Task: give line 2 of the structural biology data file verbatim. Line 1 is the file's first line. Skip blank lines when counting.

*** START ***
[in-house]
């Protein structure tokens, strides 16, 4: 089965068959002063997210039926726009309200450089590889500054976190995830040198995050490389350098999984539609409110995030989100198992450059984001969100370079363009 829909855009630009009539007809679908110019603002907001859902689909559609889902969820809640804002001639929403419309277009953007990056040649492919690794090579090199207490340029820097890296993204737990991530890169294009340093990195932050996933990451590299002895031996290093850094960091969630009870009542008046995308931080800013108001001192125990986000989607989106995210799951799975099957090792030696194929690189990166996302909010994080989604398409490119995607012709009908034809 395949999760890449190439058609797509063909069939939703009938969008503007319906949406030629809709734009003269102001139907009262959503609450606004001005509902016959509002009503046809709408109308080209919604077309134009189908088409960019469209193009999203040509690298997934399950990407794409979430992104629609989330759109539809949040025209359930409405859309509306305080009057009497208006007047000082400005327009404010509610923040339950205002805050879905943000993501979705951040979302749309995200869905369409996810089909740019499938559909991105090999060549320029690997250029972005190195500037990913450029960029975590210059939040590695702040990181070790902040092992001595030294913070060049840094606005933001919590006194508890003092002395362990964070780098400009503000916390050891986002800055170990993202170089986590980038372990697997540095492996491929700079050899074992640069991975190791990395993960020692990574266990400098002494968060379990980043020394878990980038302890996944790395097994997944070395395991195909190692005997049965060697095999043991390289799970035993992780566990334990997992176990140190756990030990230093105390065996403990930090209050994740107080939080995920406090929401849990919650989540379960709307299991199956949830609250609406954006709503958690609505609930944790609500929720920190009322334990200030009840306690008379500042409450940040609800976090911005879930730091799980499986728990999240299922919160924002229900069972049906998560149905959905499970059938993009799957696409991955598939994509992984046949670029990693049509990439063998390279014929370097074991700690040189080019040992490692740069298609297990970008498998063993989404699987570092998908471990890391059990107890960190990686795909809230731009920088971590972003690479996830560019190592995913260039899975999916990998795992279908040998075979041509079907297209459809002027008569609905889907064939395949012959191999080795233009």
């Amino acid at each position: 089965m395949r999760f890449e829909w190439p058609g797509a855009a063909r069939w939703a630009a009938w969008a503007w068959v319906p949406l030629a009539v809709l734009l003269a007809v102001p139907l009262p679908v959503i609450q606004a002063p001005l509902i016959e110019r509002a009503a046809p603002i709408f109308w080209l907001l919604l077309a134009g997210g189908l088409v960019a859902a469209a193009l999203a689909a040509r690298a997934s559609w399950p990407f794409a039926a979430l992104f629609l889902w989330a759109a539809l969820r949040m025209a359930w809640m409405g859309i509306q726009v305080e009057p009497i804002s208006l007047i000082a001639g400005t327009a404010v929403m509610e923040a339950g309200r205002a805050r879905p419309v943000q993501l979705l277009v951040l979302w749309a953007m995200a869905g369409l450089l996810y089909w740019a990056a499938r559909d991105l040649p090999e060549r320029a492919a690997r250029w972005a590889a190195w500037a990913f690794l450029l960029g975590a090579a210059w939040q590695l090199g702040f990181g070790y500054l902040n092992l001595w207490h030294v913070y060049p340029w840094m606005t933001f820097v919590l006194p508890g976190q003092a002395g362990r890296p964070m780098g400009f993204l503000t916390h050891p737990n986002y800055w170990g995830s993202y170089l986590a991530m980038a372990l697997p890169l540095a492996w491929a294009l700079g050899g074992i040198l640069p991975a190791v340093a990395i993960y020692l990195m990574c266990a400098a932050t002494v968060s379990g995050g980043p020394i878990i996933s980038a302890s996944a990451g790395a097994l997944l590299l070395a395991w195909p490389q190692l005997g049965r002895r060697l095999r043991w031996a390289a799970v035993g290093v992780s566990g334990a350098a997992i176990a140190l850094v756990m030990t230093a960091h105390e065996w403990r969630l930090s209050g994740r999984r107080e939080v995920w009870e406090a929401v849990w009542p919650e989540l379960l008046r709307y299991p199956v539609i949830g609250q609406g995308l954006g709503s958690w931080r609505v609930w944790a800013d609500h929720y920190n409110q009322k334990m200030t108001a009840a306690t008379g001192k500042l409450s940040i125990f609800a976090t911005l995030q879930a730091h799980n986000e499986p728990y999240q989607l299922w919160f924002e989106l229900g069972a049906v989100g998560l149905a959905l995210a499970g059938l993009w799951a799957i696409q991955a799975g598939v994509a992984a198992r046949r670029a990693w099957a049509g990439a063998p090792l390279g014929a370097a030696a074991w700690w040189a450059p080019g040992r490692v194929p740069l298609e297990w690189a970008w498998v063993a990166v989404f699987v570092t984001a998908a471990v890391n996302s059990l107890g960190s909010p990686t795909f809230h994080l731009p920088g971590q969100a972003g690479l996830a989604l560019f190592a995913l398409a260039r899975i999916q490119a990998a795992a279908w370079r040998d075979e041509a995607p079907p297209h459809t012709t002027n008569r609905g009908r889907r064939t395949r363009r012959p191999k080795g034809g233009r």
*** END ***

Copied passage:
């Protein structure tokens, strides 16, 4: 089965068959002063997210039926726009309200450089590889500054976190995830040198995050490389350098999984539609409110995030989100198992450059984001969100370079363009 829909855009630009009539007809679908110019603002907001859902689909559609889902969820809640804002001639929403419309277009953007990056040649492919690794090579090199207490340029820097890296993204737990991530890169294009340093990195932050996933990451590299002895031996290093850094960091969630009870009542008046995308931080800013108001001192125990986000989607989106995210799951799975099957090792030696194929690189990166996302909010994080989604398409490119995607012709009908034809 395949999760890449190439058609797509063909069939939703009938969008503007319906949406030629809709734009003269102001139907009262959503609450606004001005509902016959509002009503046809709408109308080209919604077309134009189908088409960019469209193009999203040509690298997934399950990407794409979430992104629609989330759109539809949040025209359930409405859309509306305080009057009497208006007047000082400005327009404010509610923040339950205002805050879905943000993501979705951040979302749309995200869905369409996810089909740019499938559909991105090999060549320029690997250029972005190195500037990913450029960029975590210059939040590695702040990181070790902040092992001595030294913070060049840094606005933001919590006194508890003092002395362990964070780098400009503000916390050891986002800055170990993202170089986590980038372990697997540095492996491929700079050899074992640069991975190791990395993960020692990574266990400098002494968060379990980043020394878990980038302890996944790395097994997944070395395991195909190692005997049965060697095999043991390289799970035993992780566990334990997992176990140190756990030990230093105390065996403990930090209050994740107080939080995920406090929401849990919650989540379960709307299991199956949830609250609406954006709503958690609505609930944790609500929720920190009322334990200030009840306690008379500042409450940040609800976090911005879930730091799980499986728990999240299922919160924002229900069972049906998560149905959905499970059938993009799957696409991955598939994509992984046949670029990693049509990439063998390279014929370097074991700690040189080019040992490692740069298609297990970008498998063993989404699987570092998908471990890391059990107890960190990686795909809230731009920088971590972003690479996830560019190592995913260039899975999916990998795992279908040998075979041509079907297209459809002027008569609905889907064939395949012959191999080795233009």